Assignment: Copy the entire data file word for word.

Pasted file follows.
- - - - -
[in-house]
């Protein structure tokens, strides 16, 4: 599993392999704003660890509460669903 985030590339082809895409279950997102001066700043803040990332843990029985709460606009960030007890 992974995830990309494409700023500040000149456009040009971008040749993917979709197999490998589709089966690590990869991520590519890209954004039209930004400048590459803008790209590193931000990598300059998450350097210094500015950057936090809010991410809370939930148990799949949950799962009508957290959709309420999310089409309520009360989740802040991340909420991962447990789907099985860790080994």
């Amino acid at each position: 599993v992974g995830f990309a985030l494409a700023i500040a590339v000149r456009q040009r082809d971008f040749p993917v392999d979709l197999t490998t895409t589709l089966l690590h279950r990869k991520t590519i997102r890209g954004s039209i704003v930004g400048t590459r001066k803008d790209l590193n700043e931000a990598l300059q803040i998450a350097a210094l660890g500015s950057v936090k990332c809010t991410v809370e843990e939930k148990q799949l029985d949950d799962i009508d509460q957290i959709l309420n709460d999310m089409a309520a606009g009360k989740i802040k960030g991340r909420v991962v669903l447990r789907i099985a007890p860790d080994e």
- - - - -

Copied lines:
[in-house]
């Protein structure tokens, strides 16, 4: 599993392999704003660890509460669903 985030590339082809895409279950997102001066700043803040990332843990029985709460606009960030007890 992974995830990309494409700023500040000149456009040009971008040749993917979709197999490998589709089966690590990869991520590519890209954004039209930004400048590459803008790209590193931000990598300059998450350097210094500015950057936090809010991410809370939930148990799949949950799962009508957290959709309420999310089409309520009360989740802040991340909420991962447990789907099985860790080994």
């Amino acid at each position: 599993v992974g995830f990309a985030l494409a700023i500040a590339v000149r456009q040009r082809d971008f040749p993917v392999d979709l197999t490998t895409t589709l089966l690590h279950r990869k991520t590519i997102r890209g954004s039209i704003v930004g400048t590459r001066k803008d790209l590193n700043e931000a990598l300059q803040i998450a350097a210094l660890g500015s950057v936090k990332c809010t991410v809370e843990e939930k148990q799949l029985d949950d799962i009508d509460q957290i959709l309420n709460d999310m089409a309520a606009g009360k989740i802040k960030g991340r909420v991962v669903l447990r789907i099985a007890p860790d080994e």